a. Under this heading I include such things as hairstyle, present condition of your hair, your fingernails, both their length and their cleanliness. Your shoes, neat and well shined or scuffed and unshined, a clean and well-ironed handkerchief, the style and placement of your glasses if you wear them, etc.
b. Is it not true that we associate disarray dress and grooming with either madness or genius? Once again, in keeping with the principles already articulated from 1 Cor. 9:22 and 2 Cor. 6:3, I would suggest that the four qualities listed under dress, apply here as well:
1) Cultural compatibility
2) Christian modesty (in the use of such things as cologne and perfumes)
3) Aesthetic sensitivity
4) Sanctified flexibility
Do not be so spiritual as to minimize the importance of these things. We must never underestimate what the devil may use to turn people’s minds away from your message or from respect for your person.
Do not be so selfish as to be unwilling to acquire some acrate knowledge of these matters, and continue to keep yourself aware of cultural changes regarding these things.
Don’t become self-centered and vain, and earn the reputation of being a “sartorial dandy.” (Use your dictionary to look up those two very good words which I have just used).
a. I refer here to the position or carriage of your body as you approach and ascend the platform or the place where you sit just prior to leading the service of worship, or entering the pulpit to preach.
b. I will deal with physical action in preaching under a separate heading. I am only thinking here of this limited dimension of your physical carriage and bearing.
c. Some would think this is a matter of unworthy of comment. But is it? The Scriptures are full of accounts in both the Old and New Testaments indicating that there is a perceived relationship between the state of a man’s mind and heart, and the position or carriage of his body. Before you ever open your mouth to speak to the congregation, the manner of your entering into public view has already sent out a message to those who look at you.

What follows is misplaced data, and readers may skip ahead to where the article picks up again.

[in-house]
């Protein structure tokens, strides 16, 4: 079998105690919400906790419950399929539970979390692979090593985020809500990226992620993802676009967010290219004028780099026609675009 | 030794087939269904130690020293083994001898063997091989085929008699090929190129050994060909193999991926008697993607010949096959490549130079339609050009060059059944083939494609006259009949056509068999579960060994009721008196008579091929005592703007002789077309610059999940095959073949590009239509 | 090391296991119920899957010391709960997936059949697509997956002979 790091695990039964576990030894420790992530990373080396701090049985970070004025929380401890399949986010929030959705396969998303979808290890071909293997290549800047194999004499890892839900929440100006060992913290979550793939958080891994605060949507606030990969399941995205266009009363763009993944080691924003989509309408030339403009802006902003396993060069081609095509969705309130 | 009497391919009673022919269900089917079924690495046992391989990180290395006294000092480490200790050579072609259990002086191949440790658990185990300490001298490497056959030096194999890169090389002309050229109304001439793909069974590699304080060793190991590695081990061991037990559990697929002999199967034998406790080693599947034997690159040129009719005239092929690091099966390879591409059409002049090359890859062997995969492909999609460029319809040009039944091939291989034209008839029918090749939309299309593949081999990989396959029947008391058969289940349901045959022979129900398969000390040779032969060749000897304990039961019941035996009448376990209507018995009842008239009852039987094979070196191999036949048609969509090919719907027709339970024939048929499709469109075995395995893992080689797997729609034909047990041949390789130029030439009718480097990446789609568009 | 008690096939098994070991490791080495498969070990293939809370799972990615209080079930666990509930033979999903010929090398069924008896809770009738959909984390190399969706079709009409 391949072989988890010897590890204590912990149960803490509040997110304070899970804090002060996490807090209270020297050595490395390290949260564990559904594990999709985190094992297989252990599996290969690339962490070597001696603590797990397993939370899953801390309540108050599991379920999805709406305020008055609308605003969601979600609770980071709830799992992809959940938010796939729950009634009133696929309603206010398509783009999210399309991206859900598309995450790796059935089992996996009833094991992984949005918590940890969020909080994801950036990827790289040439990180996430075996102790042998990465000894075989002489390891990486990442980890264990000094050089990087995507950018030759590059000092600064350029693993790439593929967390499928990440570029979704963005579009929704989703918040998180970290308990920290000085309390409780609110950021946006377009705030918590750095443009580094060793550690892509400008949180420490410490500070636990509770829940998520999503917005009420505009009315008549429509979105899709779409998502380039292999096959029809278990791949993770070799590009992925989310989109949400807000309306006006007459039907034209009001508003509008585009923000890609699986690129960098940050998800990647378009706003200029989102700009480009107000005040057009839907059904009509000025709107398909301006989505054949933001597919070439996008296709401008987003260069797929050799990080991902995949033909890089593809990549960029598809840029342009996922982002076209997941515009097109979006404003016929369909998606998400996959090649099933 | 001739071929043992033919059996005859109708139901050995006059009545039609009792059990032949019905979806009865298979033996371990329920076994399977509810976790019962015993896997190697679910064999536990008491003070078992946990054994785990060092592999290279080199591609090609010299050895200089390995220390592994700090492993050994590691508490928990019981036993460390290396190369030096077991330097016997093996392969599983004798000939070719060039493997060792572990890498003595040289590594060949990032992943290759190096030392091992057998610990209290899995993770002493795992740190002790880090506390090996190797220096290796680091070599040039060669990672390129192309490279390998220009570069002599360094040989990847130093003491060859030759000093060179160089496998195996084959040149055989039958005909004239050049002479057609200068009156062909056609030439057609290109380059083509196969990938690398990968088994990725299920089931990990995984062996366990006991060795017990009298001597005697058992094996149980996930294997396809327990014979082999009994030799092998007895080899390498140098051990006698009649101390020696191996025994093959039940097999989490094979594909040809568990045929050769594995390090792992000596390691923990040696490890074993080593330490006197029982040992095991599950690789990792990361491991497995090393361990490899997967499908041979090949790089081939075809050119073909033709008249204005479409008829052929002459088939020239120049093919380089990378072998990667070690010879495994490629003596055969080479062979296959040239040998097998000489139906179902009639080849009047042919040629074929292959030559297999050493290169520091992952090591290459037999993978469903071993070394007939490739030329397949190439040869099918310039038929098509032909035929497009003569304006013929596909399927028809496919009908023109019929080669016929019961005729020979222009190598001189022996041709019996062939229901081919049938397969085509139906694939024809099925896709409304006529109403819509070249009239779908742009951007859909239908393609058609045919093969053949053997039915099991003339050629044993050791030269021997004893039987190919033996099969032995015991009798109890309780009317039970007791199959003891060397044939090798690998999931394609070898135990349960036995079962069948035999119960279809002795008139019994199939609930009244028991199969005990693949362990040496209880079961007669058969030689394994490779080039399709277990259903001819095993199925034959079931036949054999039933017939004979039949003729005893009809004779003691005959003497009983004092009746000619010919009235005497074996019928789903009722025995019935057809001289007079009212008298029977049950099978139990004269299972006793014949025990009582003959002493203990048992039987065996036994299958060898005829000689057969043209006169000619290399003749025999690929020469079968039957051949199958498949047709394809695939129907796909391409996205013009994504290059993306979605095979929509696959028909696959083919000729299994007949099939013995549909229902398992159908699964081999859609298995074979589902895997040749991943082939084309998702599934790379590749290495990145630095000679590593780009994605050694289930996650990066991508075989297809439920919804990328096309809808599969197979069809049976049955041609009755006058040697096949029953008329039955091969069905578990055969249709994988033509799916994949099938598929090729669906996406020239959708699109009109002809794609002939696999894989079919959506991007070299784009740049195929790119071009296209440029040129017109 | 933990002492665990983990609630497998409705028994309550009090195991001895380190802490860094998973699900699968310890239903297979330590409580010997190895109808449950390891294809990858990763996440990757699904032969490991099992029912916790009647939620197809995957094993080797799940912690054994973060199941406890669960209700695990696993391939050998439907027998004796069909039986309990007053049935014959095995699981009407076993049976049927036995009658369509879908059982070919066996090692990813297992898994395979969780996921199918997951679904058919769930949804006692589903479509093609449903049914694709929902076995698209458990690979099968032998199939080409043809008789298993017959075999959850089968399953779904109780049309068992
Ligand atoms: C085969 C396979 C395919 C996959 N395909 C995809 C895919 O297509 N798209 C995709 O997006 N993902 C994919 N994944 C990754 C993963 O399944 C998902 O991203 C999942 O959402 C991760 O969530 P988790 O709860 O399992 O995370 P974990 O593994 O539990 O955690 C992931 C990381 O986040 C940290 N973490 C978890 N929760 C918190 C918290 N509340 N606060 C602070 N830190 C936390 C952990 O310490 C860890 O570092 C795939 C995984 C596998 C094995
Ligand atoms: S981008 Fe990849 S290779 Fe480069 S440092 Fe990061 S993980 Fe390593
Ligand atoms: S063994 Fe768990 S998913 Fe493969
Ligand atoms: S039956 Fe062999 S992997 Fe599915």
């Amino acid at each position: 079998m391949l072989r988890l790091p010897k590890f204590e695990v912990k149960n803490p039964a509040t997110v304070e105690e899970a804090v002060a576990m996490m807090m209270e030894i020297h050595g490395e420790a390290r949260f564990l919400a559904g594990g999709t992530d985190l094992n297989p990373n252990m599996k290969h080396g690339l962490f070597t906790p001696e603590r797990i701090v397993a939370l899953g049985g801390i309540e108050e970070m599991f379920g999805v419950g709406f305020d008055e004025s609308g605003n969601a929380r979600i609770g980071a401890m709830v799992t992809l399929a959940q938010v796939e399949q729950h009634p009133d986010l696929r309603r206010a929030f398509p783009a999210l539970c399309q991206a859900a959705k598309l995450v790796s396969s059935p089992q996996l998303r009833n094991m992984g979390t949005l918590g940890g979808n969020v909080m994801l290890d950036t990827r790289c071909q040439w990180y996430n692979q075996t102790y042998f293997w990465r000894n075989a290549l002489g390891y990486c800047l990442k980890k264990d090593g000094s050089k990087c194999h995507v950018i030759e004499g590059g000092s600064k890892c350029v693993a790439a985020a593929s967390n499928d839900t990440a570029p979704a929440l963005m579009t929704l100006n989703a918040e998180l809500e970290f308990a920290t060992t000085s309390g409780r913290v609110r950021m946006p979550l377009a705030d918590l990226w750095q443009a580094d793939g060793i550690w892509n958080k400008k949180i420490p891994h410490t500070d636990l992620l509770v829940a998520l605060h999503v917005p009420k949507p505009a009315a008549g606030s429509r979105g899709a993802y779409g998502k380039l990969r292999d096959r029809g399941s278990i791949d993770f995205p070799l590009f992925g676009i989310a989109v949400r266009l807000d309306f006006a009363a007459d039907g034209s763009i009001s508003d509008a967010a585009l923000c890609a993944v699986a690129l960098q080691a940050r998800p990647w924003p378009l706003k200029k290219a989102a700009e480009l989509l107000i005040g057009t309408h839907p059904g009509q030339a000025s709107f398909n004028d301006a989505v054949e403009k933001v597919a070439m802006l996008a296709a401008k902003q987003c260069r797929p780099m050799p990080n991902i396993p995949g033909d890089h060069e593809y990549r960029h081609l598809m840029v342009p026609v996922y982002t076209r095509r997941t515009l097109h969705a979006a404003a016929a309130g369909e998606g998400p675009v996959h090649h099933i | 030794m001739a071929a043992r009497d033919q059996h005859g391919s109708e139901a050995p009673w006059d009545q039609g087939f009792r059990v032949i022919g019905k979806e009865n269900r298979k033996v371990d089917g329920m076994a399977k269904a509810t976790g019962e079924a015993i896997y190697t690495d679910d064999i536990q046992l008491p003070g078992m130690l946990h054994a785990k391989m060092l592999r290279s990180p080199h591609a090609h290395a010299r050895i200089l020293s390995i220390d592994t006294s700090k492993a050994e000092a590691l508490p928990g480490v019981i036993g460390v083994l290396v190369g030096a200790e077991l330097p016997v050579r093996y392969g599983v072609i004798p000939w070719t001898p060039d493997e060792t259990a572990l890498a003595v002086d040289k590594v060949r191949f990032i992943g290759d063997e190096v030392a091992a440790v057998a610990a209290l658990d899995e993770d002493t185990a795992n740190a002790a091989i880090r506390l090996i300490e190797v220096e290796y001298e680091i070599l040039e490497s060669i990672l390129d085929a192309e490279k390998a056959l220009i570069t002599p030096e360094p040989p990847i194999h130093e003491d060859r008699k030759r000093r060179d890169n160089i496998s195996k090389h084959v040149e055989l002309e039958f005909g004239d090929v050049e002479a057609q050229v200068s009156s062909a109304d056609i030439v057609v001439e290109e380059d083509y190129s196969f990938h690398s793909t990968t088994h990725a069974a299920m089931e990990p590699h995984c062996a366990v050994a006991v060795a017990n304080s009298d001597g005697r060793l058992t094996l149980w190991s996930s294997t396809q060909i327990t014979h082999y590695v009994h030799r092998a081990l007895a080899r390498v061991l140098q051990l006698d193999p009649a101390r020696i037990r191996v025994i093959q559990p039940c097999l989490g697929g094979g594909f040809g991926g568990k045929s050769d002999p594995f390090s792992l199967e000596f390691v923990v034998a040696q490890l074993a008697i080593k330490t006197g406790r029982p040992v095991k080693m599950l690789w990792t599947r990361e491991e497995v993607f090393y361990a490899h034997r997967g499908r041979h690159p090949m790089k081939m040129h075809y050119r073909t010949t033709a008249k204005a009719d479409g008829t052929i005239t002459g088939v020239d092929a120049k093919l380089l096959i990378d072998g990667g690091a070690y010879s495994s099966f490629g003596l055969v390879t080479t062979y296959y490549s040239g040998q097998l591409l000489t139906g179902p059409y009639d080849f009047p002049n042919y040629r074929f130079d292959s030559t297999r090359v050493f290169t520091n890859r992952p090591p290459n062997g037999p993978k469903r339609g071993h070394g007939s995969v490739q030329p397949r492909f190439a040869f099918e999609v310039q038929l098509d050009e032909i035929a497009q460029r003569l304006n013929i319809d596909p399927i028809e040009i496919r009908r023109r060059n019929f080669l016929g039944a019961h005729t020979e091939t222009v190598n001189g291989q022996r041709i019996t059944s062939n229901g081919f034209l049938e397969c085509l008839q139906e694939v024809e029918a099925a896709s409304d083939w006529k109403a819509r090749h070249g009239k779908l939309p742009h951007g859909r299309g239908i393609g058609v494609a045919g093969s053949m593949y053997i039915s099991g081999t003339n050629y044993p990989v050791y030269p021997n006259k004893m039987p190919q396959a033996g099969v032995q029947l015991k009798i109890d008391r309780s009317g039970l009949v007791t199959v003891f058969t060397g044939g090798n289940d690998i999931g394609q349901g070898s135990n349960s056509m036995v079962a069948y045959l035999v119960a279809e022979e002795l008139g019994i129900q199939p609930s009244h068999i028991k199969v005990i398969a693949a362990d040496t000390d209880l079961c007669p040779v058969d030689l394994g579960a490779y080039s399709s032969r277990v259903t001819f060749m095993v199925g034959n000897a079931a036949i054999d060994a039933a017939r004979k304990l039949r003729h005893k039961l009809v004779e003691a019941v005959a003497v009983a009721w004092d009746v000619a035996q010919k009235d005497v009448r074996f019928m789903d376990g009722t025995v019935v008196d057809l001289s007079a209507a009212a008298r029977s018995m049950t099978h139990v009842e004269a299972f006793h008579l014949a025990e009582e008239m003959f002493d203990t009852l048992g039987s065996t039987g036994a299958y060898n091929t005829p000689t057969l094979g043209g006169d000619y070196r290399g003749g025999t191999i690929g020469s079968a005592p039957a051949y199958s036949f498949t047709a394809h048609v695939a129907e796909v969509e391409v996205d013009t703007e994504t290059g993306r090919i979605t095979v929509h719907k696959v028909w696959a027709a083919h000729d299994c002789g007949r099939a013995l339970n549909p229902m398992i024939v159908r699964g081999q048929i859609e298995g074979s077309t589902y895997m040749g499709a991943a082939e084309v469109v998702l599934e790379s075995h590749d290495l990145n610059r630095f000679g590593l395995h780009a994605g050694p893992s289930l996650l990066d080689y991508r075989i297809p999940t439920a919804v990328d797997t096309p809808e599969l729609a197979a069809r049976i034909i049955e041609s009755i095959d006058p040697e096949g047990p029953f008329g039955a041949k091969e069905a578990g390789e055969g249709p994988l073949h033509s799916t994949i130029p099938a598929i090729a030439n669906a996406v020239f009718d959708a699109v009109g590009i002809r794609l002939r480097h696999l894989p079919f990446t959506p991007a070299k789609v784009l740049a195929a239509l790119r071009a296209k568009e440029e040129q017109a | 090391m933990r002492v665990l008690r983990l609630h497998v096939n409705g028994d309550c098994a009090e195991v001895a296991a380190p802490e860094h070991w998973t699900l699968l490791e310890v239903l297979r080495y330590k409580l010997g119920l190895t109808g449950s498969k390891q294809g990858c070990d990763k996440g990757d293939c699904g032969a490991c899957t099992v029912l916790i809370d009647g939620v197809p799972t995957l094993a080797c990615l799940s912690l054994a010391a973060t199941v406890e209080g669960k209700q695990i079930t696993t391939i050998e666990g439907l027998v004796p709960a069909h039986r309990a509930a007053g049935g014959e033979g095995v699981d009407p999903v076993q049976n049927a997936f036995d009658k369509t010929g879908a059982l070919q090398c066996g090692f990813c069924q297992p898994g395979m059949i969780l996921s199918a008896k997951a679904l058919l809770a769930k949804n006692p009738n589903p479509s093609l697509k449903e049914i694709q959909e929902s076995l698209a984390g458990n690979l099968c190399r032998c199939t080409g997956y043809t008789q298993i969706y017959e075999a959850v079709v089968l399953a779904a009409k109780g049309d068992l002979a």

d. Again, I would suggest some of the same key words which ought to characterize our posture in this setting:
As I come to lead the worship, or to preach the Word, I am entering into the peculiar and special presence of God in the midst of His gathered people. If I would not shuffle or saunter carelessly into the presence of an earthly monarch, with slumped shoulders and my hands in my pockets, surely I should not come into the presence of the King of Kings and Lord of lords in such a slovenly manner.
I enter the platform or the pulpit as a messenger of the living God. My bearing and carriage and overdemeanor should reflect something of my high and noble calling.
I come to stand among God’s people as a redeemed sinner, unworthy to speak in my Master’s name. There should be nothing that gives the impression of a carnal, cocky, swagger and strut the stuff of the celebrity bursting onto the stage of “The Tonight Show.”
5. Facial expression
a. I am not leaping ahead to this aspect as it falls under the category of the emotions or physical action in preaching. Rather, I am limiting my concern to the facial expression we have when coming to the platform or entering the pulpit.
b. Once more, I remark that the Scriptures are clear in demonstrating that the face is often the mirror of the soul.
Gen. 4:5, 6
2 Cor. 3:7
c. I would suggest that the words which ought to characterize our countenances as we ascend the platform and then to the pulpit are:
3) Confidence in God
4) Goodwill to Men
Conclusion: Do not absolutize these principles or negate personal taste. Be dignified,